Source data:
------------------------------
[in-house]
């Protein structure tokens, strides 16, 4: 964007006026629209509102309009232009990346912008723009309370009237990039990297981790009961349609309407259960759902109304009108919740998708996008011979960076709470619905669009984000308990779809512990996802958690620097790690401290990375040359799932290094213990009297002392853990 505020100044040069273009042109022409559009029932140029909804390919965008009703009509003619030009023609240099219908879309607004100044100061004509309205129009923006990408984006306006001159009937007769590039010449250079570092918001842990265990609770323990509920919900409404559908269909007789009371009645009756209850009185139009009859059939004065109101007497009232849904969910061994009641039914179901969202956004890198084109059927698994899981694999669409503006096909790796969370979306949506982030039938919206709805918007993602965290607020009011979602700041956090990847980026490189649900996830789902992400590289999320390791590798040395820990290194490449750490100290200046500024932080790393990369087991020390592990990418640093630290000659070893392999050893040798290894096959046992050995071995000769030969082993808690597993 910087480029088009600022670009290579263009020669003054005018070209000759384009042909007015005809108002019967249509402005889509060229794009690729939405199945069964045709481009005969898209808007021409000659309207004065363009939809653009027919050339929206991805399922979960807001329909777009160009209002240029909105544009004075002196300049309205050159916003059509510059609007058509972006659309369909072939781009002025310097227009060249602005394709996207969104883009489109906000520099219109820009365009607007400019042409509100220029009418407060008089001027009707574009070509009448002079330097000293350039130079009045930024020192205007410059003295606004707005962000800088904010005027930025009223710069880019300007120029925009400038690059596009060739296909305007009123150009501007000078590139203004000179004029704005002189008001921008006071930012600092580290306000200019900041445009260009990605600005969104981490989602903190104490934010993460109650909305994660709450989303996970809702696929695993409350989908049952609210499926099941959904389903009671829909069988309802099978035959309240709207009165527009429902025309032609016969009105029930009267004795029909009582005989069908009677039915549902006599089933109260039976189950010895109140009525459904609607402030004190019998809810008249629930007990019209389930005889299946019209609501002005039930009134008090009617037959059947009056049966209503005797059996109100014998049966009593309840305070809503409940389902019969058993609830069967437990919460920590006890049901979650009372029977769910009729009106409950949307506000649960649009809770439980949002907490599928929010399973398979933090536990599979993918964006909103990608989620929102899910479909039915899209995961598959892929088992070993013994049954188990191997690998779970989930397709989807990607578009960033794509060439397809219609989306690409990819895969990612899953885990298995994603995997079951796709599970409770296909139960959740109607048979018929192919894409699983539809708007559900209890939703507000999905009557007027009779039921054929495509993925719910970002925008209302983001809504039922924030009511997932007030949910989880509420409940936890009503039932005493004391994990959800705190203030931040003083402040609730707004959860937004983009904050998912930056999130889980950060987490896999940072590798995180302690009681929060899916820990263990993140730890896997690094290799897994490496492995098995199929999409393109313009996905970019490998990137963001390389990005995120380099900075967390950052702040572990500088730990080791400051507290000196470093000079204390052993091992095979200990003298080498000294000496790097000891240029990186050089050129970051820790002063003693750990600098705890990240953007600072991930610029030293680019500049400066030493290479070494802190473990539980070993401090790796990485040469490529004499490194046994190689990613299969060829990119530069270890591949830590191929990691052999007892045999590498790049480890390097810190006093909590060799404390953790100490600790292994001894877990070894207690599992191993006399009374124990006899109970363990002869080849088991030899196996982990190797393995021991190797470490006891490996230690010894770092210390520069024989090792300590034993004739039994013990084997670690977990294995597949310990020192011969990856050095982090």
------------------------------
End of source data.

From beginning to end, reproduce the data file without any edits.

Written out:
[in-house]
């Protein structure tokens, strides 16, 4: 964007006026629209509102309009232009990346912008723009309370009237990039990297981790009961349609309407259960759902109304009108919740998708996008011979960076709470619905669009984000308990779809512990996802958690620097790690401290990375040359799932290094213990009297002392853990 505020100044040069273009042109022409559009029932140029909804390919965008009703009509003619030009023609240099219908879309607004100044100061004509309205129009923006990408984006306006001159009937007769590039010449250079570092918001842990265990609770323990509920919900409404559908269909007789009371009645009756209850009185139009009859059939004065109101007497009232849904969910061994009641039914179901969202956004890198084109059927698994899981694999669409503006096909790796969370979306949506982030039938919206709805918007993602965290607020009011979602700041956090990847980026490189649900996830789902992400590289999320390791590798040395820990290194490449750490100290200046500024932080790393990369087991020390592990990418640093630290000659070893392999050893040798290894096959046992050995071995000769030969082993808690597993 910087480029088009600022670009290579263009020669003054005018070209000759384009042909007015005809108002019967249509402005889509060229794009690729939405199945069964045709481009005969898209808007021409000659309207004065363009939809653009027919050339929206991805399922979960807001329909777009160009209002240029909105544009004075002196300049309205050159916003059509510059609007058509972006659309369909072939781009002025310097227009060249602005394709996207969104883009489109906000520099219109820009365009607007400019042409509100220029009418407060008089001027009707574009070509009448002079330097000293350039130079009045930024020192205007410059003295606004707005962000800088904010005027930025009223710069880019300007120029925009400038690059596009060739296909305007009123150009501007000078590139203004000179004029704005002189008001921008006071930012600092580290306000200019900041445009260009990605600005969104981490989602903190104490934010993460109650909305994660709450989303996970809702696929695993409350989908049952609210499926099941959904389903009671829909069988309802099978035959309240709207009165527009429902025309032609016969009105029930009267004795029909009582005989069908009677039915549902006599089933109260039976189950010895109140009525459904609607402030004190019998809810008249629930007990019209389930005889299946019209609501002005039930009134008090009617037959059947009056049966209503005797059996109100014998049966009593309840305070809503409940389902019969058993609830069967437990919460920590006890049901979650009372029977769910009729009106409950949307506000649960649009809770439980949002907490599928929010399973398979933090536990599979993918964006909103990608989620929102899910479909039915899209995961598959892929088992070993013994049954188990191997690998779970989930397709989807990607578009960033794509060439397809219609989306690409990819895969990612899953885990298995994603995997079951796709599970409770296909139960959740109607048979018929192919894409699983539809708007559900209890939703507000999905009557007027009779039921054929495509993925719910970002925008209302983001809504039922924030009511997932007030949910989880509420409940936890009503039932005493004391994990959800705190203030931040003083402040609730707004959860937004983009904050998912930056999130889980950060987490896999940072590798995180302690009681929060899916820990263990993140730890896997690094290799897994490496492995098995199929999409393109313009996905970019490998990137963001390389990005995120380099900075967390950052702040572990500088730990080791400051507290000196470093000079204390052993091992095979200990003298080498000294000496790097000891240029990186050089050129970051820790002063003693750990600098705890990240953007600072991930610029030293680019500049400066030493290479070494802190473990539980070993401090790796990485040469490529004499490194046994190689990613299969060829990119530069270890591949830590191929990691052999007892045999590498790049480890390097810190006093909590060799404390953790100490600790292994001894877990070894207690599992191993006399009374124990006899109970363990002869080849088991030899196996982990190797393995021991190797470490006891490996230690010894770092210390520069024989090792300590034993004739039994013990084997670690977990294995597949310990020192011969990856050095982090």